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Kinase expression and chromosomal rearrangements in papillary thyroid cancer tissues: investigations at the molecular and microscopic levels

Weier, H.-U. G. and Kwan, J. and Lu, C.-M. and Ito, Y. and Wang, M. and Baumgartner, A. and Hayward, S. W. and Weier, J. F. and Zitzelsberger, H. F. (2009) Kinase expression and chromosomal rearrangements in papillary thyroid cancer tissues: investigations at the molecular and microscopic levels. Journal of Physiology and Pharmacology, 60 (Suppl.). pp. 47-55. ISSN 0867-5910 . https://resolver.caltech.edu/CaltechAUTHORS:20100316-134010153

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Abstract

Structural chromosome aberrations are known hallmarks of many solid tumors. In the papillary form of thyroid cancer (PTC), for example, activation of the receptor tyrosine kinase (RTK) genes, ret or the neurotrophic tyrosine kinase receptor type I (NTRK1) by intra- or interchromosomal rearrangements have been suggested as a cause of the disease. The 1986 accident at the nuclear power plant in Chernobyl, Ukraine, led to the uncontrolled release of high levels of radioisotopes. Ten years later, the incidence of childhood papillary thyroid cancer (chPTC) near Chernobyl had risen by two orders of magnitude. Tumors removed from some of these patients showed aberrant expression of the ret RTK gene due to a ret/PTC1 or ret/PTC3 rearrangement involving chromosome 10. However, many cultured chPTC cells show a normal G-banded karyotype and no ret rearrangement. We hypothesize that the "ret-negative" tumors inappropriately express a different oncogene or have lost function of a tumor suppressor as a result of chromosomal rearrangements, and decided to apply molecular and cytogenetic methods to search for potentially oncogenic chromosomal rearrangements in Chernobyl chPTC cases. Knowledge of the kind of genetic alterations may facilitate the early detection and staging of chPTC as well as provide guidance for therapeutic intervention.


Item Type:Article
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URLURL TypeDescription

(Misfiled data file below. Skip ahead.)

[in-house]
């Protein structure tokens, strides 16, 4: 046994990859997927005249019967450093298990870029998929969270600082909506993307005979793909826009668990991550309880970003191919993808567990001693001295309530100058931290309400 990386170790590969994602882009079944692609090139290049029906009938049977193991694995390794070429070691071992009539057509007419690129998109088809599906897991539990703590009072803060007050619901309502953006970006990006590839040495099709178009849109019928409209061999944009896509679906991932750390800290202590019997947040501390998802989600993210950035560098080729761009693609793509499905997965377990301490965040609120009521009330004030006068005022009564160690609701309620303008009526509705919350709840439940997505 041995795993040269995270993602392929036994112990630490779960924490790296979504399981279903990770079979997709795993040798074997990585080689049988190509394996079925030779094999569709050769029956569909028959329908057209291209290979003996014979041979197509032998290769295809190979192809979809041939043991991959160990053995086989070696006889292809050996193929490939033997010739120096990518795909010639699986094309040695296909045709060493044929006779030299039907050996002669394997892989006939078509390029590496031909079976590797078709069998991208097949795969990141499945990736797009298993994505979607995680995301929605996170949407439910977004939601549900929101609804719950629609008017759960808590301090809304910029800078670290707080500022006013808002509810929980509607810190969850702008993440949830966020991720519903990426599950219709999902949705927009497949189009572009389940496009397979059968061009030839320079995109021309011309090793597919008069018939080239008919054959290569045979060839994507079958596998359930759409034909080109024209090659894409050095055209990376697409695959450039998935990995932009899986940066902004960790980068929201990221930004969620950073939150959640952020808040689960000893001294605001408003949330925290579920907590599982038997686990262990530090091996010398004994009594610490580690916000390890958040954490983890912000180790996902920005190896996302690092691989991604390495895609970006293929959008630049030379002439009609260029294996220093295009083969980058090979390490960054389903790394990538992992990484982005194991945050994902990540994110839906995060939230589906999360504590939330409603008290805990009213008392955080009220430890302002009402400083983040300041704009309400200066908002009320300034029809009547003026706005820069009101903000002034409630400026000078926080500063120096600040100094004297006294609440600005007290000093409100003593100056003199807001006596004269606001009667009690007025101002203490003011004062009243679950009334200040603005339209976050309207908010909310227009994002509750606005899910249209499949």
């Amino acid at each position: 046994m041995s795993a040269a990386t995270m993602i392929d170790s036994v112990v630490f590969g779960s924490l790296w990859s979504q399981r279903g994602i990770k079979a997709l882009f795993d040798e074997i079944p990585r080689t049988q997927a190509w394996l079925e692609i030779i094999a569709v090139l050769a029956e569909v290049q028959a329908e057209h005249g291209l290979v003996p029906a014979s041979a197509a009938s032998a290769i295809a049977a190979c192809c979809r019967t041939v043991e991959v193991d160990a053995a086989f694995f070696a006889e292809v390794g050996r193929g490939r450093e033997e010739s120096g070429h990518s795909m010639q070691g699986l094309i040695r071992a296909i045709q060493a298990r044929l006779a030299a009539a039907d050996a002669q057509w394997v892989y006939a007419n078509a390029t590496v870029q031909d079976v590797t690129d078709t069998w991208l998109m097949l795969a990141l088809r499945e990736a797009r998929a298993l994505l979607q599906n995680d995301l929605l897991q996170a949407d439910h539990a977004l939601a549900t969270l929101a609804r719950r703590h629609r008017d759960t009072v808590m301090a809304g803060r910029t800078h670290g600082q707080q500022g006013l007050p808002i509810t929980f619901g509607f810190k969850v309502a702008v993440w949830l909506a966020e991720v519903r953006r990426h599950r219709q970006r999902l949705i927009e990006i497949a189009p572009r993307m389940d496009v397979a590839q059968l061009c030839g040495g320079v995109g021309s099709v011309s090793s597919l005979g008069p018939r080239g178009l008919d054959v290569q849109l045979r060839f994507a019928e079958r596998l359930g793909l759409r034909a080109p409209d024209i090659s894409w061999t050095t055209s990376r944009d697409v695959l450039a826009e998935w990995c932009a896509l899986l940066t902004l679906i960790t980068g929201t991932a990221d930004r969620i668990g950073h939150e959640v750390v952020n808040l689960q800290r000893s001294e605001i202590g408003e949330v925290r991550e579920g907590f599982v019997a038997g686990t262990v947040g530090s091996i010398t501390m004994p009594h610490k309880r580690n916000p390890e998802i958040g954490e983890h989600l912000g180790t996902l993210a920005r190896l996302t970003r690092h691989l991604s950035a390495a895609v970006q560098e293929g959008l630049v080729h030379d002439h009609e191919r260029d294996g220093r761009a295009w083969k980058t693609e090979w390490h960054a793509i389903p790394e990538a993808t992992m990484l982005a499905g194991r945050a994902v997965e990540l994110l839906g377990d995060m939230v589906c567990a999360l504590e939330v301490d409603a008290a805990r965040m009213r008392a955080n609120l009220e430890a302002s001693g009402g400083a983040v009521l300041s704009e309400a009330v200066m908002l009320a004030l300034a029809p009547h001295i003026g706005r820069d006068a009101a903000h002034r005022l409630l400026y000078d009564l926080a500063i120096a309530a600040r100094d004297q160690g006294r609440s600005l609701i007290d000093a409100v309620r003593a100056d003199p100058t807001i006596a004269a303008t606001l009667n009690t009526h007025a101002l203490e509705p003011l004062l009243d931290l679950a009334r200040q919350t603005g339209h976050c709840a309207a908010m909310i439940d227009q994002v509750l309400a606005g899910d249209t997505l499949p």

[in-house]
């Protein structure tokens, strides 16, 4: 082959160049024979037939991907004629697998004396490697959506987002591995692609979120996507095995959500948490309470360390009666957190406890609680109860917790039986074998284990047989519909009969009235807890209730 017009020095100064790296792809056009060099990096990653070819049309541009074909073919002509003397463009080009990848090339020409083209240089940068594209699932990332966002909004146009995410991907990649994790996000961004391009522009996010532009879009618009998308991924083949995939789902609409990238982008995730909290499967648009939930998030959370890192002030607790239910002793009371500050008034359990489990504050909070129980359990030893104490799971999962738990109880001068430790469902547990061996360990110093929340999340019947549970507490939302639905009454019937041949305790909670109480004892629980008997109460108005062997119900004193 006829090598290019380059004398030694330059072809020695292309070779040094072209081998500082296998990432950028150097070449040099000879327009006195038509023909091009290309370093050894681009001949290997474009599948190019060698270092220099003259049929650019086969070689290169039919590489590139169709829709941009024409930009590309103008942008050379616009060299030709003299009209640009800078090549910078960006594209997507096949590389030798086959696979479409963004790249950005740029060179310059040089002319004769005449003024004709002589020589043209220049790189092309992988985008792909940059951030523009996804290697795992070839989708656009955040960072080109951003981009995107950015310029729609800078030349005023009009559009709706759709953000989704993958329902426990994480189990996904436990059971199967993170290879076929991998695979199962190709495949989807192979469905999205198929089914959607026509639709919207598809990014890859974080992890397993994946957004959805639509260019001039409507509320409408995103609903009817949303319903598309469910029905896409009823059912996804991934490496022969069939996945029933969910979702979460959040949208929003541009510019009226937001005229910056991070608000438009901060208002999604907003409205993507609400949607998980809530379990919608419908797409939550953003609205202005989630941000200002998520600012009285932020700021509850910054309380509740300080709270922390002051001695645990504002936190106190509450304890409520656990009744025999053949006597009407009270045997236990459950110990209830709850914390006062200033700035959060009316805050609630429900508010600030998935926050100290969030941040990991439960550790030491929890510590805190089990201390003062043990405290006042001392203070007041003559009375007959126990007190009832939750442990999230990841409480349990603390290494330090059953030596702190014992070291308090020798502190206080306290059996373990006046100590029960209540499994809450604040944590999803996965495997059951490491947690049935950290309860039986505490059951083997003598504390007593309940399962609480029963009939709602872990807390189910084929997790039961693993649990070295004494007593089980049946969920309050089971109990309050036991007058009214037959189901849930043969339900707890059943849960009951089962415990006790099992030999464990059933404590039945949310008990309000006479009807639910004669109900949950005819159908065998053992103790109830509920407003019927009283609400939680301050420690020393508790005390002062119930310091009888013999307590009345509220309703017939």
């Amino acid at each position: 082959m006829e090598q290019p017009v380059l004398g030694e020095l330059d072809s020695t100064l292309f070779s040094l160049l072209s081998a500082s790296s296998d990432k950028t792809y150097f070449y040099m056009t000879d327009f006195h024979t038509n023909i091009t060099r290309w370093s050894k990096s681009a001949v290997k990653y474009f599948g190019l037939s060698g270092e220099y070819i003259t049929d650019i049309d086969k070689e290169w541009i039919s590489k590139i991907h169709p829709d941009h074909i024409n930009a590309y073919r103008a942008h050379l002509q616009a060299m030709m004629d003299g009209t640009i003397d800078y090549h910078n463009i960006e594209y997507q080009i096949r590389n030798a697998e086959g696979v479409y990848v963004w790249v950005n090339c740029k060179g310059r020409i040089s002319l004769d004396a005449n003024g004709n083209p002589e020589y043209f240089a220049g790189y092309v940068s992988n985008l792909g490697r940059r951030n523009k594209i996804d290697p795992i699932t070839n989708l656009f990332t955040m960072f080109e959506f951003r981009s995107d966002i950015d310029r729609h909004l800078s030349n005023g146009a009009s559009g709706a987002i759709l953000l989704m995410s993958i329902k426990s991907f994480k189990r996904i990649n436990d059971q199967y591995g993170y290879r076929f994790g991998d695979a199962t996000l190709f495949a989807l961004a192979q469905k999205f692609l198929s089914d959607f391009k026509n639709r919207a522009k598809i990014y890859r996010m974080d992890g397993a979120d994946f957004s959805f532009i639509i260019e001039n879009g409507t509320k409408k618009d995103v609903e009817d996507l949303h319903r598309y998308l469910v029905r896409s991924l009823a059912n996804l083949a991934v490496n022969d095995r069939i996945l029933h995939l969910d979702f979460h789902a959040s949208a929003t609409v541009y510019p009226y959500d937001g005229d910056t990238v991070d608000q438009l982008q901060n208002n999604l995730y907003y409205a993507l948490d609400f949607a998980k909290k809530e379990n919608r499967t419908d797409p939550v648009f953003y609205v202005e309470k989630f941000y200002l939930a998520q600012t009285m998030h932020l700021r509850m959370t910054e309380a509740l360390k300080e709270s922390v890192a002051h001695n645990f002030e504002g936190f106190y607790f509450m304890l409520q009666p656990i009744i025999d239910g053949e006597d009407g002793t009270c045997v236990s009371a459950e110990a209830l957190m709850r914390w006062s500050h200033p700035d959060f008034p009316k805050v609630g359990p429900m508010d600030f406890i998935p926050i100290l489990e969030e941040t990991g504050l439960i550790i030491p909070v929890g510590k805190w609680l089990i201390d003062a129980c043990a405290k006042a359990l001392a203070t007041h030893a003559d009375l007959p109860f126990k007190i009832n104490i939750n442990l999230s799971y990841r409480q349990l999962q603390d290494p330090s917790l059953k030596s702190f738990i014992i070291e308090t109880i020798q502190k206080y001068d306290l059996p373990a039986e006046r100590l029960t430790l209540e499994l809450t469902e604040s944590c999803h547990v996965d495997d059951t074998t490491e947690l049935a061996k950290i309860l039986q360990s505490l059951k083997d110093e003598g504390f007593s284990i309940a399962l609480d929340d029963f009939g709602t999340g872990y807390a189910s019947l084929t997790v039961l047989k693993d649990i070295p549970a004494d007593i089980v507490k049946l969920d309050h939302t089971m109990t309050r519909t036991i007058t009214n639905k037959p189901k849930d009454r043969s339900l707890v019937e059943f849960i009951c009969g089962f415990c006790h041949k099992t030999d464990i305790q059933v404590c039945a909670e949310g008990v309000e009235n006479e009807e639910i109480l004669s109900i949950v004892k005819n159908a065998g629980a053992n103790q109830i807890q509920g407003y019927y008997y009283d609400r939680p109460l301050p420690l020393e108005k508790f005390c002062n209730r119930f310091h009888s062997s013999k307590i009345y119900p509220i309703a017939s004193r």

http://www.jpp.krakow.pl/PublisherUNSPECIFIED
Additional Information:© 2009 Polish Physiological Society. Received : August 5, 2009. Accepted : September 10, 2009. This work was supported in parts by NIH grants CA80792, CA88258, CA123370, and HD45736, and a grant from the Director, Office of Energy Research, Office of Health and Environmental Research, U.S. Department of Energy, under contract DE-AC02-05CH11231. JFW was supported in part by NIH grant HD41425 and a grant from the UC Discovery Program, which also supported AB. We gratefully acknowledge the support from staff and students at LBNL and the Helmholtz Zentrum Muenchen. We also like to express our thanks to the scientists at the Human Genome Center, California Institute of Technology, Pasadena, and the Wellcome Trust Sanger Institute, Cambridge, UK, especially the Chromosome 9 Mapping Group, whose generosity made these studies possible. Parts of this work have been presented at the 13th Congress of the International Federation of Societies for Histochemistry and Cytochemistry (ICHC2008), Medical University of Gdansk, Poland, August 27-30, 2008. Disclaimer: This document was prepared as an account of work sponsored by the United States Government. While this document is believed to contain correct information, neither the United States Government nor any agency thereof, nor The Regents of the University of California, nor any of their employees, makes any warranty, express or implied, or assumes any legal responsibility for the accuracy, completeness, or usefulness of any information, apparatus, product, or process disclosed, or represents that its use would not infringe privately owned rights. Reference herein to any specific commercial product, process, or service by its trade name, trademark, manufacturer, or otherwise, does not necessarily constitute or imply its endorsement, recommendation, or favoring by the United States Government or any agency thereof, or The Regents of the University of California. The views and opinions of authors expressed herein do not necessarily state or reflect those of the United States Government or any agency thereof, or The Regents of the University of California.
Funders:
Funding AgencyGrant Number
NIHCA80792
NIHCA88258
NIHCA123370
NIHHD45736
Director, Office of Energy Research, Office of Health and Environmental Research, U.S. Department of EnergyDE-AC02-05CH11231
NIHHD41425
UC Discovery ProgramUNSPECIFIED
Subject Keywords:thyroid cancer, radiation, Chernobyl, gene expression, chromosome aberration, translocation
Issue or Number:Suppl.
Record Number:CaltechAUTHORS:20100316-134010153
Persistent URL:https://resolver.caltech.edu/CaltechAUTHORS:20100316-134010153
Usage Policy:No commercial reproduction, distribution, display or performance rights in this work are provided.
ID Code:17757
Collection:CaltechAUTHORS
Deposited By: Tony Diaz
Deposited On:22 Mar 2010 04:00
Last Modified:03 Oct 2019 01:33

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